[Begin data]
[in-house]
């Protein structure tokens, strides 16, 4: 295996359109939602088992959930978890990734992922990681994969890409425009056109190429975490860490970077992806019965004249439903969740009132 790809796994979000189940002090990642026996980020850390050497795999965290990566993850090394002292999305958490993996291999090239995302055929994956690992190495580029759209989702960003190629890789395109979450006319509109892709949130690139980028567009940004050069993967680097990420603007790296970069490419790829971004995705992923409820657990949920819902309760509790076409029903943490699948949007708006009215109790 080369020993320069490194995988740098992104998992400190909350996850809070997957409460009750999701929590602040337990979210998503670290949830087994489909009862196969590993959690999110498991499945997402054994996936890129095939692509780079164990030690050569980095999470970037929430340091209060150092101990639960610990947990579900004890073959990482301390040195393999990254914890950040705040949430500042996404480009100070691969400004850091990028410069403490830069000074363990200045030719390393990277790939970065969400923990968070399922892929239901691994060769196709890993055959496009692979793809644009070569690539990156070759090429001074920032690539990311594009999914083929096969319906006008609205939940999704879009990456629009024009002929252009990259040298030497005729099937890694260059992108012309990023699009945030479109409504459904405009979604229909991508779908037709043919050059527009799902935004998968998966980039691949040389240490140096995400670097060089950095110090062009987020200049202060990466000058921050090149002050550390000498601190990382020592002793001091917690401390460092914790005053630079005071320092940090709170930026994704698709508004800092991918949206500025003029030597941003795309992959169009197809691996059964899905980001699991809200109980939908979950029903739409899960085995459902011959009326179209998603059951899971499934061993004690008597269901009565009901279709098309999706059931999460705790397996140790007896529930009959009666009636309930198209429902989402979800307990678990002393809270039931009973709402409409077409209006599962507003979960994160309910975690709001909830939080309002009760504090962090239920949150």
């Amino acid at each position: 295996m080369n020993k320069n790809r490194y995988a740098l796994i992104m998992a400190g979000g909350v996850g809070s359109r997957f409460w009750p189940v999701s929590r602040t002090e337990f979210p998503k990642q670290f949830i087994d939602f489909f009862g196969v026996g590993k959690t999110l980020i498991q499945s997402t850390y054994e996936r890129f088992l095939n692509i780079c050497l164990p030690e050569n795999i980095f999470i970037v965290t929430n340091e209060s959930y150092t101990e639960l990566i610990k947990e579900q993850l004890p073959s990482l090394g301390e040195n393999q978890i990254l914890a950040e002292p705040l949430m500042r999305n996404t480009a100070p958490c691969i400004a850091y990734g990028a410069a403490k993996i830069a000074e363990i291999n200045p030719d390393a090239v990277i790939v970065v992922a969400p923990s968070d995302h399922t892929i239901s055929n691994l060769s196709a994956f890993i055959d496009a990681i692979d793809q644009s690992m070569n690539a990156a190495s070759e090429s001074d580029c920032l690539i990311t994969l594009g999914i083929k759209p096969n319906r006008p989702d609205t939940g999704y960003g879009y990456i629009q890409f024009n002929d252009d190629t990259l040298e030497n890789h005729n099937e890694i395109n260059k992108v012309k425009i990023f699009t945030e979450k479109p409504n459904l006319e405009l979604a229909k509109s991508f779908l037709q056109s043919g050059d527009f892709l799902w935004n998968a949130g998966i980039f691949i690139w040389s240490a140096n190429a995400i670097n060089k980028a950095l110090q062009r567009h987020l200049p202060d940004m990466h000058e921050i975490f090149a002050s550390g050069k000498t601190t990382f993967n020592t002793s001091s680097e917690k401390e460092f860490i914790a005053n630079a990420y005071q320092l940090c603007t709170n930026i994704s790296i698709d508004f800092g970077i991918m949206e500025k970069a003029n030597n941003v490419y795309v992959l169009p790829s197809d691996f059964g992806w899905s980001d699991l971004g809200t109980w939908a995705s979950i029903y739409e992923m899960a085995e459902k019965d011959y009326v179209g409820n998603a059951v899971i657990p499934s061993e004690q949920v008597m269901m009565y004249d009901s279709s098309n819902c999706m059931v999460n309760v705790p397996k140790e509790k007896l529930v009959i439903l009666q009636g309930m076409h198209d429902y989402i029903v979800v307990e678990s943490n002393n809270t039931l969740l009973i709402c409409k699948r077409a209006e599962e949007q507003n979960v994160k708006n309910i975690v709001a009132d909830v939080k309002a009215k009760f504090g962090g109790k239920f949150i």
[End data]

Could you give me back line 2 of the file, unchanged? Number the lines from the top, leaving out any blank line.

């Protein structure tokens, strides 16, 4: 295996359109939602088992959930978890990734992922990681994969890409425009056109190429975490860490970077992806019965004249439903969740009132 790809796994979000189940002090990642026996980020850390050497795999965290990566993850090394002292999305958490993996291999090239995302055929994956690992190495580029759209989702960003190629890789395109979450006319509109892709949130690139980028567009940004050069993967680097990420603007790296970069490419790829971004995705992923409820657990949920819902309760509790076409029903943490699948949007708006009215109790 080369020993320069490194995988740098992104998992400190909350996850809070997957409460009750999701929590602040337990979210998503670290949830087994489909009862196969590993959690999110498991499945997402054994996936890129095939692509780079164990030690050569980095999470970037929430340091209060150092101990639960610990947990579900004890073959990482301390040195393999990254914890950040705040949430500042996404480009100070691969400004850091990028410069403490830069000074363990200045030719390393990277790939970065969400923990968070399922892929239901691994060769196709890993055959496009692979793809644009070569690539990156070759090429001074920032690539990311594009999914083929096969319906006008609205939940999704879009990456629009024009002929252009990259040298030497005729099937890694260059992108012309990023699009945030479109409504459904405009979604229909991508779908037709043919050059527009799902935004998968998966980039691949040389240490140096995400670097060089950095110090062009987020200049202060990466000058921050090149002050550390000498601190990382020592002793001091917690401390460092914790005053630079005071320092940090709170930026994704698709508004800092991918949206500025003029030597941003795309992959169009197809691996059964899905980001699991809200109980939908979950029903739409899960085995459902011959009326179209998603059951899971499934061993004690008597269901009565009901279709098309999706059931999460705790397996140790007896529930009959009666009636309930198209429902989402979800307990678990002393809270039931009973709402409409077409209006599962507003979960994160309910975690709001909830939080309002009760504090962090239920949150």